Florida Democrats begin the long, hard road back to respectability

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A task force assembled by Florida Democratic Party chair Allison Tant in the wake of the midterm election debacle for Democrats had their first meeting on Tuesday, and the thoughts of the two co-chairs were illuminating.

“We know we have to take a critical look at ourselves internally,” acknowledged former Orlando police chief and Co-Chair Val Demings in a conference call with reporters immediately after the group convened for the first time. “And then really come out going into 2016 and 2018 with a winning message that will allow us to win more elections. I thought it was great beginning to a long process.”

But her co-chair, Florida U.S. Sen. Bill Nelson emphasized that messaging wasn’t a critical problem for Democrats, attributing the Democrats’ shellacking to the usual suspects — a lack of participation amongst the base, distortions in television ads, and historical trends, such as the fact that the political party of a two-term president traditionally suffers in the midterm elections. In fact, Nelson said on that front, Florida Democrats actually outpaced the party nationally in not losing any net congressional seats. (Joe Garcia lost his bid for re-election to the House of Representatives in South Florida, but Gwen Graham made up for it with her victory in the Panhandle.}

And Nelson said that while it wasn’t discussed much in the initial meeting of the Leadership Expansion to Advance Democrats (LEAD) Task Force, he does support the idea floated by some Democrats to push for a constitutional amendment to have Florida statewide elections moved to take place simultaneously with presidential elections.

“I’d love to do it,” he responded. “The question is: can you get 60 percent of the vote to amend the Constitution? And as you can see, if a popular idea of medical marijuana dispensed by a licensed physician comes up just short, with millions of dollars spent, it’s going to be a tough campaign.”

With Charlie Crist losing the gubernatorial race to Rick Scott by a narrow margin, some analysts have looked back in retrospect and said that if Nelson himself had opted to run, he was the one Democrat with enough appeal to base Democrats and even moderate voters that he could have upended the GOP incumbent. Although on the call he once again denied that he was ever serious about running, Nelson (and his aides) kept the idea floating out there for months in 2013 and 2014 that he might step in and run. Today he insisted he had no regrets. “I made the right decision,” he said about staying in Washington, adding that “I never really seriously considered even though you all loved to speculate about me getting in the governor’s race.”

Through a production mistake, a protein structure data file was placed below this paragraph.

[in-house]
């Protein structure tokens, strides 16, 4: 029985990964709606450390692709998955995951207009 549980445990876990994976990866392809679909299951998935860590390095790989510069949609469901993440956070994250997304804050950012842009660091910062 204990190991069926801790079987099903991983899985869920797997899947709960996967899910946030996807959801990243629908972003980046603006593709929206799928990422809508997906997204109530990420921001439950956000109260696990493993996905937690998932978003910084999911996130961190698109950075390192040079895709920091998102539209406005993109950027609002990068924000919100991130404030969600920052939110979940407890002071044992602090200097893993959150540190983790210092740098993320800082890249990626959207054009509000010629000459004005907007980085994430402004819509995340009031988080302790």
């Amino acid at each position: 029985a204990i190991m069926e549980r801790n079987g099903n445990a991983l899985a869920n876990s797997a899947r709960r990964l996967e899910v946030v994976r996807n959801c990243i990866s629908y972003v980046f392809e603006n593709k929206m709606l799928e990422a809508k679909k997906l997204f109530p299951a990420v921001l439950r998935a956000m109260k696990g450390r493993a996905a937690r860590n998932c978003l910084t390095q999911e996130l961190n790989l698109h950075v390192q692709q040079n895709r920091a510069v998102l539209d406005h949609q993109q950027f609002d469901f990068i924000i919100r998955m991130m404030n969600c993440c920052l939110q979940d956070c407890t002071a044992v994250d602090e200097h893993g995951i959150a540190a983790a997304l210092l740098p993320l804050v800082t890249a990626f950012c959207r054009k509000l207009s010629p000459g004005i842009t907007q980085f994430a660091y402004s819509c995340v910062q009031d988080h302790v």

Val Demings says that if this task force is going to do a credible job, everything has to be on the table: staffing, policies, leadership throughout the state, turnout in specific areas of the state, and communications. “It has to include a critical look at every piece of this election process,” she said, adding that she wants the first sit-down meeting of the group to be “no-holds barred to come up with a message that resonates.”

But Demings also tossed out a familiar Democratic Party talking point used after losing big-time in an election: that they failed to get their message out. “I think sometimes we get caught up with bloc of people or group of people, when we need to communicate to all of the voters of Florida,” and said that more could be emphasized about the economy. “We do care about our corporations and businesses that employ the people that we are trying to represent, but our message really failed us.”

When one talks about the problems with the Democratic Party, the lack of a respectable bench is frequently mentioned. That bench could be strengthened by grooming lawmakers throughout the state, but the problem there is that there are so few who have been elected to the state Legislature. That’s why the talk about future candidates for state-wide office continues to be about mayors like Tampa’s Bob Buckhorn, Fort Lauderdale’s Jack Seiler and Orlando’s Buddy Dyer. Nelson said the party had to build “more of a bench,” and mentioned Democrats such as Debbie Wasserman Schultz, Patrick Murphy and Lois Frankel as part of that bench. “We’ll get the horses into the stables,” he insisted.

The task force also includes former party chairman Rod Smith; state Reps. Jose Javier Rodriguez of Miami and Amanda Murphy of New Port Richey; state Sen. Dwight Bullard of Miami; LGBT activist Joe Falk; Service Employees International Union State Council President Monica Russo; Democratic political consultant Ana Cruz; and Florida Education Association policy director Jeff Wright. Also it includes former Florida Obama for America State Director Ashley Walker; Leon County Commissioner Nick Maddox, Northwest Florida party leader Patricia Byrd and Palm Beach County Democratic Chairwoman Terrie Rizzo.

Mitch Perry has been a reporter with Extensive Enterprises since November of 2014. Previously, he served as five years as the political editor of the alternative newsweekly Creative Loafing. He also was the assistant news director with WMNF 88.5 FM in Tampa from 2000-2009, and currently hosts MidPoint, a weekly talk show, on WMNF on Thursday afternoons. He began his reporting career at KPFA radio in Berkeley. He's a San Francisco native who has now lived in Tampa for 15 years and can be reached at mitch.perry@floridapolitics.com.